Thursday, July 31, 2008

First Formosan Subterranean Termite Found in Pinellas

The highly destructive Formosan subterranean termite has been found in a Gulfport home, the first ever sighting of the most dreaded of all termites in Pinellas County.

The "super termite" was confirmed by the University of Florida Thursday morning.

For management and other information about this pest see this publication:

Wednesday, July 16, 2008

Surviving Difficult Times in the Green Industry

Mark your calendar and invest in your business by attending this workshop on risk and financial management. Seating is very limited, so sign up today! Click on link below for class flyer.

When: Wednesday, August 20, 2008
Where: Pinellas County Extension Service, 12520 Ulmerton Road, Largo
Time: 9AM till 2 PM. Come early to check-in.

Register with: Delores McClendon, 727-582-2131 or

Palm Diseases Fact Sheet

Here is a great fact sheet about the new palm diseases that you can use for a reference or to send/give to your clientele (click on link below).

According to Dr. Monica Elliott it will be difficult to distinguish Texas Phoenix Palm Decline (TPPD) from the other problems that affect sabal palms. So far, the primary distinguishing feature about this disease is the premature death of the spear leaf (spear leaf dead/drying while next youngest leaves are green). She has seen many sabal palms in the Fort Lauderdale area (transplanted and natural areas) that have a lot of dead leaves, but they certainly are NOT infected with TPPD phytoplasma. The distinguishing feature is in observing a dead spear leaf.

Rumor has it that the general public is panicking and calling for their palms to be cut down. Let them know that the phytoplasma diseases can be controlled with oxytetracycline (OTC) injections as long as injections start before the spear leaf dies. Also, don't kill (cut down) the patient just because it may become sick.

Tuesday, July 1, 2008

New Disease Killing Sabal Palms

This new killer disease started with the Phoenix palms, then moved to Queen palms and now the PRELIMINARY data say its killing our state tree the Sabal palm. This is devastating news.

Sabal palmetto (cabbage palm) in Manatee County have been diagnosed with a lethal phytoplasma disease. PRELIMINARY laboratory analysis indicates that the phytoplasma that causes Texas Phoenix palm decline (TPPD) is also causing the decline of the cabbage palms. A pdf has been posted on the FLREC web site. The link is

If the link above does not work, go to the FLREC web site at, then click on "Plant Pathology", then on "Palm Diseases". The pdf is the 8th document on the list. You will also find on this page a link to the pdf with directions on how to take trunk samples for phytoplasma detection (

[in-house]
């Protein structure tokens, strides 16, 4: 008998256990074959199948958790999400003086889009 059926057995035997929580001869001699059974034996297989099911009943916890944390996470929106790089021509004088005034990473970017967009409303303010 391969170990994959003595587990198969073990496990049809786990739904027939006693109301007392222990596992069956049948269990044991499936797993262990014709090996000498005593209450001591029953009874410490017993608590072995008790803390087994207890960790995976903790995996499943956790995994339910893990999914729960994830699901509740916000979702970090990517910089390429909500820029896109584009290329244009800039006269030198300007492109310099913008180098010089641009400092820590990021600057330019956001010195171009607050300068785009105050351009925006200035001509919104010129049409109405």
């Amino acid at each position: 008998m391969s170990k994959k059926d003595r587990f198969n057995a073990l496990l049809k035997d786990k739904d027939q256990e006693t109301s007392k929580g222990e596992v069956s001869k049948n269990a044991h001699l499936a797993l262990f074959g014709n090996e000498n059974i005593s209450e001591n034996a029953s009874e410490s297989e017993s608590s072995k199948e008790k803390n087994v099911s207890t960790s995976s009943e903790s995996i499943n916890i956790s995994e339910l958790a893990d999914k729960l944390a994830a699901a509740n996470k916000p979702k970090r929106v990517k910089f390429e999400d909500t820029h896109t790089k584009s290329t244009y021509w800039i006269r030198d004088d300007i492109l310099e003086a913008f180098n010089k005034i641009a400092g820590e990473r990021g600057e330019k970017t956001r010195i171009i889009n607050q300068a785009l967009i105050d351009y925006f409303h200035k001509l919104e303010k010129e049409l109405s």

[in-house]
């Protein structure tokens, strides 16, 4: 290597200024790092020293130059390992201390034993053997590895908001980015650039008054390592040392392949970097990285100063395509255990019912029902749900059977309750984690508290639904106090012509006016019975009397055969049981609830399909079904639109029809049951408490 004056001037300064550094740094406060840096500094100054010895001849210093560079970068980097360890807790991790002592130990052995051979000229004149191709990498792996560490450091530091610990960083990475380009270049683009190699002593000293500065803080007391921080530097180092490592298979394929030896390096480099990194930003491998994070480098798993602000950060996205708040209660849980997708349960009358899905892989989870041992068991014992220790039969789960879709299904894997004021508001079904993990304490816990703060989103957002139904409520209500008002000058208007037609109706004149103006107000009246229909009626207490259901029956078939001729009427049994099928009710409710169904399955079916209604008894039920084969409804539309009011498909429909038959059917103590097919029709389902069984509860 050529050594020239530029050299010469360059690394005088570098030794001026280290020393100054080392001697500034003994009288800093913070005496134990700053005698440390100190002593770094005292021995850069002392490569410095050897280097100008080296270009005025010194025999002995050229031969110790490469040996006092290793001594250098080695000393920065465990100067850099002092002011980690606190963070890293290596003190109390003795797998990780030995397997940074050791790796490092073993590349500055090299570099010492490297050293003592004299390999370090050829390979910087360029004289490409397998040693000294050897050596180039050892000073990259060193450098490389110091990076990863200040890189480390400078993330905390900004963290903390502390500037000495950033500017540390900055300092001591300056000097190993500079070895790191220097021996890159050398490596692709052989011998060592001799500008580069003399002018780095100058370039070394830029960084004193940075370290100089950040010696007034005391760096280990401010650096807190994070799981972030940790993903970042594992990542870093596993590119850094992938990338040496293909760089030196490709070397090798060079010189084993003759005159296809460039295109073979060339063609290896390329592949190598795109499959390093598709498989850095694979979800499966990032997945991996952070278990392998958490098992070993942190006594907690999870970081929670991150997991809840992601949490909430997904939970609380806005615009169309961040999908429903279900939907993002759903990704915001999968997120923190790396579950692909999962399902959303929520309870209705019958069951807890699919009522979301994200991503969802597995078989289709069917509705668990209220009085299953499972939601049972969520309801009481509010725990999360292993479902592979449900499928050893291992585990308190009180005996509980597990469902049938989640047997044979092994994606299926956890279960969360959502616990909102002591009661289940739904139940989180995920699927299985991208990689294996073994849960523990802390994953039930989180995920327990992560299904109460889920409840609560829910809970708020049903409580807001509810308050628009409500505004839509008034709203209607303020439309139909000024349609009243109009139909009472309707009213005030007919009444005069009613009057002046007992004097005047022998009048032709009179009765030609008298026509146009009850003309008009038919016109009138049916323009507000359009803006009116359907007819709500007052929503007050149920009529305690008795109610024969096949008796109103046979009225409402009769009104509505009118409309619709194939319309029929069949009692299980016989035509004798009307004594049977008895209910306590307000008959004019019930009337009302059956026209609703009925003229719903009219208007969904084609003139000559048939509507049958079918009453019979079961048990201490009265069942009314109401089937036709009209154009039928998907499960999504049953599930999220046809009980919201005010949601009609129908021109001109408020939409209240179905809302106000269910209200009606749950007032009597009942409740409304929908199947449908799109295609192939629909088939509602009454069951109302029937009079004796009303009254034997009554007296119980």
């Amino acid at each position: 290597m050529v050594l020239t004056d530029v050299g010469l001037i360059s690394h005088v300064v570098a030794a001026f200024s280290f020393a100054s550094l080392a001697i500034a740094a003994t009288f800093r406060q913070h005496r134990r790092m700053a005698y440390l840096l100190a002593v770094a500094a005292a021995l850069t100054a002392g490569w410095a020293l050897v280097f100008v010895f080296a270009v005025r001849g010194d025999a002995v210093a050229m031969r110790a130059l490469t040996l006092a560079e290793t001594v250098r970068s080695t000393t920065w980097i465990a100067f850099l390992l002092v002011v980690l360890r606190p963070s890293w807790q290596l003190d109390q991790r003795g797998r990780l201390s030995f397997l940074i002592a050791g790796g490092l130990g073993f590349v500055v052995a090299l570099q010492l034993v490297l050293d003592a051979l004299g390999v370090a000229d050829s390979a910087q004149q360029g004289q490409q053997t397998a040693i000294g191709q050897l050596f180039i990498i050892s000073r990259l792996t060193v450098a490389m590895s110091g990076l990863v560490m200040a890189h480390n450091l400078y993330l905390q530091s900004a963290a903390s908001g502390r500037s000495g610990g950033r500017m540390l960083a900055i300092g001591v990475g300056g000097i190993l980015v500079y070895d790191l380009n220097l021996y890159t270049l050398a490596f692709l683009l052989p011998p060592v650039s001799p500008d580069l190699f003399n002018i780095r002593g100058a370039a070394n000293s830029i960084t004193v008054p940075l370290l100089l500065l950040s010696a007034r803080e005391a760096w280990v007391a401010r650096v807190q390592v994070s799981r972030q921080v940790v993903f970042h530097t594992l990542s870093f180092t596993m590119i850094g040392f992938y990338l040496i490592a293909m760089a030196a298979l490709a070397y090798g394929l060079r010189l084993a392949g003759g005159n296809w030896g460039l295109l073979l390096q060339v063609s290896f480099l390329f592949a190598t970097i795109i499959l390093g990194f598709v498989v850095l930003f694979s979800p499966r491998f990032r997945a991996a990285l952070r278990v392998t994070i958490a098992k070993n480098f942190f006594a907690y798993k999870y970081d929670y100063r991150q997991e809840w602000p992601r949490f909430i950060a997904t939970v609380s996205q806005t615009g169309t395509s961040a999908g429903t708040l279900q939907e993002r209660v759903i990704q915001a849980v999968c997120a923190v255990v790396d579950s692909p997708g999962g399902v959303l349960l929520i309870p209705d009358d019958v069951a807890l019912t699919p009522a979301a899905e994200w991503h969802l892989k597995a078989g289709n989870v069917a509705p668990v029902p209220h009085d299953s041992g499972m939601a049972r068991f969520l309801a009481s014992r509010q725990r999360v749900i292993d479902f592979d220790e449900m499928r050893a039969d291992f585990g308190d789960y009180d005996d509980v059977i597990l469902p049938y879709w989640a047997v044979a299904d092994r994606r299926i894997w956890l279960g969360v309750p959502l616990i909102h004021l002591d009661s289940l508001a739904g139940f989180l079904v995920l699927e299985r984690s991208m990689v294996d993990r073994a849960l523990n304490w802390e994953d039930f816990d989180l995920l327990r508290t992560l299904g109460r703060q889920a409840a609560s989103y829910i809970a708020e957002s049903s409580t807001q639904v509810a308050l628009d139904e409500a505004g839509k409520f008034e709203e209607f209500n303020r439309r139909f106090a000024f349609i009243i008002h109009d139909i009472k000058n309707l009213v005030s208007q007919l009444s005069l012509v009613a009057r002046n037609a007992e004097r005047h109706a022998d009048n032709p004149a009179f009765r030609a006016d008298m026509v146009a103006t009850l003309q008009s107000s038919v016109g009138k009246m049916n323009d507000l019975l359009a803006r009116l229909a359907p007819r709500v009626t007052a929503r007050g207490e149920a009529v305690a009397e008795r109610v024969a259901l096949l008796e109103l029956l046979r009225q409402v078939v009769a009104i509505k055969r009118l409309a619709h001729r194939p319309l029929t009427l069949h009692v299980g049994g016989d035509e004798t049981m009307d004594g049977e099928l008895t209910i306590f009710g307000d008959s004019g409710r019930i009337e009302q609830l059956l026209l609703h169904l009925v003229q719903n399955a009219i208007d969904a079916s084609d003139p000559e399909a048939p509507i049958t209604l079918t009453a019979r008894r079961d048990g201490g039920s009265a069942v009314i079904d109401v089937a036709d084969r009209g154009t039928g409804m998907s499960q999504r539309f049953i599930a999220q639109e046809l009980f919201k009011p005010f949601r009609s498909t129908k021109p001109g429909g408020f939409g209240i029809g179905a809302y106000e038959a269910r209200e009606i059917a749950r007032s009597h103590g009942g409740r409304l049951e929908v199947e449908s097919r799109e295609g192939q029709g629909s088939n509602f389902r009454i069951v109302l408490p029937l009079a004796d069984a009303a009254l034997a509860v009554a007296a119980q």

This is going to be an extremely difficult disease to diagnose early in the disease process. Overtrimmed palms and improperly fertilized palms in the landscape will show many other symptoms that will be unrelated to this disease. Even palms in natural settings have nutritional symptoms that will be unrelated to this disease. In other words, there are various reasons why cabbage palms will not be green all the way to the bottom of the canopy, and those reasons may have nothing to do with being infected with a phytoplasma!

The entomologist at DPI who was already beginning to investigate potential insect vectors associated with Phoenix species with TPPD will expand that survey to include cabbage palms. No one expects that identification of the vector will be achieved quickly. This will be a very long-term project.

Have you seen any Sabal palms with these symptoms???

Mosquitoes: Avoid the Bites, Stop the Breeding Sites

The latest weekly Florida Department of Health Arbovirus Summary lists numerous cases of eastern equine encephalitis virus in sentinel chickens, horses and even a dog in Florida. The Washington County Health Department has issued a mosquito-borne illness advisory.

Keep yourself safe from mosquito bites. Heed these simple things you can do around the home to keep mosquitoes from breeding and use these techniques and products to keep from being bitten. See this web link:

Drought Conditions Continue

Even with recent rains drought conditions continue throughout west-central Florida. The SWFWMD water shortage order has been extended through September 30, 2008. Please see this website for more information:

Advertise Here

Do you want to showcase your products/services to the commercial horticulture, pest control, or arborist community?

Do we have a deal for you!

At any of our training events you can purchase a display table (limited to three) to reach your target audience. December 2 and 3rd are going to be prime events for you to advertise. If you are interested, please contact Jane Morse at 582-2562. Tables are going for the bargain rate of one-hundred dollars ($100.00.). They won't last long.